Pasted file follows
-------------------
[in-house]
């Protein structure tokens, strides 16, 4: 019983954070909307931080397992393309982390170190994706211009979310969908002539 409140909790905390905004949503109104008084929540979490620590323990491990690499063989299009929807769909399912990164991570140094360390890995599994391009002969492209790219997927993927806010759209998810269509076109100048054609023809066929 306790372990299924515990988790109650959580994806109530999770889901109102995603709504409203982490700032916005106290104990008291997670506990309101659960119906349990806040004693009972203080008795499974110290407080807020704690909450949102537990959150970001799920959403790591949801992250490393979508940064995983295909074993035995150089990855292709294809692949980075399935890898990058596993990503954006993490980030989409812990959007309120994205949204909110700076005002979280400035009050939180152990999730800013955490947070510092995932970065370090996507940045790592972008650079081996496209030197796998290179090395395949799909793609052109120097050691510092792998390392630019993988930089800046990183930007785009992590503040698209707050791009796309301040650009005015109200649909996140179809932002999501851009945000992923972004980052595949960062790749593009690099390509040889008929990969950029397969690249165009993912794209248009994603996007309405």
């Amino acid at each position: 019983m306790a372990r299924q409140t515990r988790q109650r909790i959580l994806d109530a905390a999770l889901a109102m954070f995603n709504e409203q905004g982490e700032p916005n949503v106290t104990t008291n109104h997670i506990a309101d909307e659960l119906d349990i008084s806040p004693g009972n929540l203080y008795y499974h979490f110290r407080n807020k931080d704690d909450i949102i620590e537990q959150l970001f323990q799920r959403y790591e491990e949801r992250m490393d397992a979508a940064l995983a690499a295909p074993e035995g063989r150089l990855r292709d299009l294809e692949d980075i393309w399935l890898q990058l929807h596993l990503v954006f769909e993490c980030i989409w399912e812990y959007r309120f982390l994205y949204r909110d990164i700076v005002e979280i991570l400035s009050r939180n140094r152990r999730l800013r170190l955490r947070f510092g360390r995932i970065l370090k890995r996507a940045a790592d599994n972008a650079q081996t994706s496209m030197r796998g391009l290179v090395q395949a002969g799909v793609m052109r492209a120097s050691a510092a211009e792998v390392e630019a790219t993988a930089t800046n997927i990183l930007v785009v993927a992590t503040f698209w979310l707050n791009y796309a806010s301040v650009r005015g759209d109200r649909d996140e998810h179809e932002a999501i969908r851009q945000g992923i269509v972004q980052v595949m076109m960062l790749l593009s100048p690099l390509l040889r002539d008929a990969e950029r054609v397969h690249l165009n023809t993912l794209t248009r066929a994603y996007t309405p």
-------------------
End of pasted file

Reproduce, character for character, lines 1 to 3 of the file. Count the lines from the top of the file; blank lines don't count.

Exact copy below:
[in-house]
């Protein structure tokens, strides 16, 4: 019983954070909307931080397992393309982390170190994706211009979310969908002539 409140909790905390905004949503109104008084929540979490620590323990491990690499063989299009929807769909399912990164991570140094360390890995599994391009002969492209790219997927993927806010759209998810269509076109100048054609023809066929 306790372990299924515990988790109650959580994806109530999770889901109102995603709504409203982490700032916005106290104990008291997670506990309101659960119906349990806040004693009972203080008795499974110290407080807020704690909450949102537990959150970001799920959403790591949801992250490393979508940064995983295909074993035995150089990855292709294809692949980075399935890898990058596993990503954006993490980030989409812990959007309120994205949204909110700076005002979280400035009050939180152990999730800013955490947070510092995932970065370090996507940045790592972008650079081996496209030197796998290179090395395949799909793609052109120097050691510092792998390392630019993988930089800046990183930007785009992590503040698209707050791009796309301040650009005015109200649909996140179809932002999501851009945000992923972004980052595949960062790749593009690099390509040889008929990969950029397969690249165009993912794209248009994603996007309405």
């Amino acid at each position: 019983m306790a372990r299924q409140t515990r988790q109650r909790i959580l994806d109530a905390a999770l889901a109102m954070f995603n709504e409203q905004g982490e700032p916005n949503v106290t104990t008291n109104h997670i506990a309101d909307e659960l119906d349990i008084s806040p004693g009972n929540l203080y008795y499974h979490f110290r407080n807020k931080d704690d909450i949102i620590e537990q959150l970001f323990q799920r959403y790591e491990e949801r992250m490393d397992a979508a940064l995983a690499a295909p074993e035995g063989r150089l990855r292709d299009l294809e692949d980075i393309w399935l890898q990058l929807h596993l990503v954006f769909e993490c980030i989409w399912e812990y959007r309120f982390l994205y949204r909110d990164i700076v005002e979280i991570l400035s009050r939180n140094r152990r999730l800013r170190l955490r947070f510092g360390r995932i970065l370090k890995r996507a940045a790592d599994n972008a650079q081996t994706s496209m030197r796998g391009l290179v090395q395949a002969g799909v793609m052109r492209a120097s050691a510092a211009e792998v390392e630019a790219t993988a930089t800046n997927i990183l930007v785009v993927a992590t503040f698209w979310l707050n791009y796309a806010s301040v650009r005015g759209d109200r649909d996140e998810h179809e932002a999501i969908r851009q945000g992923i269509v972004q980052v595949m076109m960062l790749l593009s100048p690099l390509l040889r002539d008929a990969e950029r054609v397969h690249l165009n023809t993912l794209t248009r066929a994603y996007t309405p």